By Michelle Roberts
Health reporter, BBC News
The answer may lie with blood flow
US scientists are testing a radical new theory that multiple sclerosis (MS) is caused by blockages in the veins that drain the brain.
The University of Buffalo team were intrigued by the work of Italian researcher Dr Paolo Zamboni who claims 90% of MS is caused by narrowed veins.
He says the restricted drainage, visible on scans, injures the brain leading to MS.
He has already widened the blockages in a handful of patients.
The US team want to replicate his earlier work before treating patients.
Experts welcomed the research saying it was important to confirm the basic science before evaluating any therapy.
MS is a long-term inflammatory condition of the central nervous system which affects the transfer of messages from the nervous system to the rest of the body.
The Buffalo team, led by Dr Robert Zivadinov, plan to recruit 1,100 patients with MS and 600 other volunteers as controls who are either healthy or have neurological diseases other than MS.
Using Doppler ultrasound, they will scan the patients to see if they can find any blockages within the veins of the neck and brain.
If they can prove Dr Zamboni's theory of "chronic cerebrospinal venous insufficiency", they say it will change our understanding of MS.
Margaret Paroski, who is chief medical officer at Kaleida Health, where the Buffalo researchers are based, said the work could overturn prevailing wisdom that the damage in MS is predominantly the result of abnormal immune responses.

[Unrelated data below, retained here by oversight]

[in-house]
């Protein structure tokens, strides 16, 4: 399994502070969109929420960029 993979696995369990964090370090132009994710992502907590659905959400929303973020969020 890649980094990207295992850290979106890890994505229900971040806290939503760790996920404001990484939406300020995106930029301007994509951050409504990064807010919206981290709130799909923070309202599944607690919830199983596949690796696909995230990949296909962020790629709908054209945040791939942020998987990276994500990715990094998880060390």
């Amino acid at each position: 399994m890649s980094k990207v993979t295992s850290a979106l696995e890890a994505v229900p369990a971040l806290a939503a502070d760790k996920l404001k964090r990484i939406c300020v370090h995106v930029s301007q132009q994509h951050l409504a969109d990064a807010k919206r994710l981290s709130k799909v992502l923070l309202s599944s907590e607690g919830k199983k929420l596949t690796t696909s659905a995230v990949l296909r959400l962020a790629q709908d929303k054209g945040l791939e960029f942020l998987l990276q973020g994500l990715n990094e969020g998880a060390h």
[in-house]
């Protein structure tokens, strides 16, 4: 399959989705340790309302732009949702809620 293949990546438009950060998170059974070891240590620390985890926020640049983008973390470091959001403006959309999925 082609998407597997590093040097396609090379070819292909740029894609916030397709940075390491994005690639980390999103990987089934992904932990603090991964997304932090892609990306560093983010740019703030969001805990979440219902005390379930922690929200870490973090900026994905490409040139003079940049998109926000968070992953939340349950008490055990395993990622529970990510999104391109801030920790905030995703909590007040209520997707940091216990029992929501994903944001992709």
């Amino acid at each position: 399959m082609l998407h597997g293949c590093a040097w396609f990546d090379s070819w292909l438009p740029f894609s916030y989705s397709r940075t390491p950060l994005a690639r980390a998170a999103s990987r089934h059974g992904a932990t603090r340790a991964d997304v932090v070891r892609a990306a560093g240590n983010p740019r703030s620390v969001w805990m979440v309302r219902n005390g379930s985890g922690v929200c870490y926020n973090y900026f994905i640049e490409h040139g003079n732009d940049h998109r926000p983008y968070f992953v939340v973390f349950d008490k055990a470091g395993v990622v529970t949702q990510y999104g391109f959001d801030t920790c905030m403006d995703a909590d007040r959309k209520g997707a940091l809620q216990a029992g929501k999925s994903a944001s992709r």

"When I was in medical school, we thought peptic ulcer disease was due to stress. We now know that 80% of cases are due to a bacterial infection.
"Dr Zivadinov's work may lead to a whole different way of thinking about MS."
Dr Zamboni, of the University of Ferrara, believes the blockages are the cause rather than the consequence of MS and that they allow iron from the blood to leak into the brain tissue, where it causes damage.
He has performed procedures similar to angioplasty to unblock the veins and get the blood flowing normally again.
He claims this "liberation procedure" can alleviate many of the symptoms of MS and is due to publish his findings in the Journal of Vascular Surgery.
In an interview with CTV News in Canada he said: "I found the evidence of narrowing - narrowing of the veins just in MS patients.
"I'm fully convinced that this is very, very important for people."
Kevin Lipp, an MS patient from the US, has been symptom-free since being treated by Dr Zamboni.
He said: "It's only been 10 months. If nothing happens in the next two to three years, we'll know it's working."
The BBC has heard anecdotally of other surgeons in Europe testing out the same treatment.
The MS Society said more research was needed to see if this was an avenue that should be explored further.
"This is not something patients can expect as a treatment now. This is experimental work and is being tested. We need to know more about its safety and effectiveness."
Helen Yates, of the MS Resource Centre, said: "There is no doubt that this area warrants a great deal more study.
"This could represent a completely novel approach to MS research which, if proven to be relevant, could be a "sea change" in the understanding of the mechanisms involved in the condition."